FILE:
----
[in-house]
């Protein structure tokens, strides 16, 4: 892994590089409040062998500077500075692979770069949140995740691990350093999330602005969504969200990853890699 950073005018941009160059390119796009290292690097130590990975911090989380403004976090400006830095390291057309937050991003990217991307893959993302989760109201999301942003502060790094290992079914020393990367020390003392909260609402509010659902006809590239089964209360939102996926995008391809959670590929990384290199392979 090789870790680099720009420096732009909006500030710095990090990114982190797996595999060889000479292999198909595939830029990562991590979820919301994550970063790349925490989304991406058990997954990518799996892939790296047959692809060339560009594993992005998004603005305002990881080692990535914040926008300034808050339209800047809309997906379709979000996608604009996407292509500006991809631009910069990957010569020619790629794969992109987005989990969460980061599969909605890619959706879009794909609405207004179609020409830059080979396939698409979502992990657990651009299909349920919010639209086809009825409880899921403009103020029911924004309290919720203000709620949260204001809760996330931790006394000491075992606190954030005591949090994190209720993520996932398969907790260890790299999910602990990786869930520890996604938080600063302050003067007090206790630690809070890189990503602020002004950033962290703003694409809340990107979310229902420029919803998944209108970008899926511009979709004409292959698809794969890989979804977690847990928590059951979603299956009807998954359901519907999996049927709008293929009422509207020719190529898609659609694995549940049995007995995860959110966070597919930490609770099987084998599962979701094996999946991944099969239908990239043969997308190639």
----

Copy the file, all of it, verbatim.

[in-house]
């Protein structure tokens, strides 16, 4: 892994590089409040062998500077500075692979770069949140995740691990350093999330602005969504969200990853890699 950073005018941009160059390119796009290292690097130590990975911090989380403004976090400006830095390291057309937050991003990217991307893959993302989760109201999301942003502060790094290992079914020393990367020390003392909260609402509010659902006809590239089964209360939102996926995008391809959670590929990384290199392979 090789870790680099720009420096732009909006500030710095990090990114982190797996595999060889000479292999198909595939830029990562991590979820919301994550970063790349925490989304991406058990997954990518799996892939790296047959692809060339560009594993992005998004603005305002990881080692990535914040926008300034808050339209800047809309997906379709979000996608604009996407292509500006991809631009910069990957010569020619790629794969992109987005989990969460980061599969909605890619959706879009794909609405207004179609020409830059080979396939698409979502992990657990651009299909349920919010639209086809009825409880899921403009103020029911924004309290919720203000709620949260204001809760996330931790006394000491075992606190954030005591949090994190209720993520996932398969907790260890790299999910602990990786869930520890996604938080600063302050003067007090206790630690809070890189990503602020002004950033962290703003694409809340990107979310229902420029919803998944209108970008899926511009979709004409292959698809794969890989979804977690847990928590059951979603299956009807998954359901519907999996049927709008293929009422509207020719190529898609659609694995549940049995007995995860959110966070597919930490609770099987084998599962979701094996999946991944099969239908990239043969997308190639």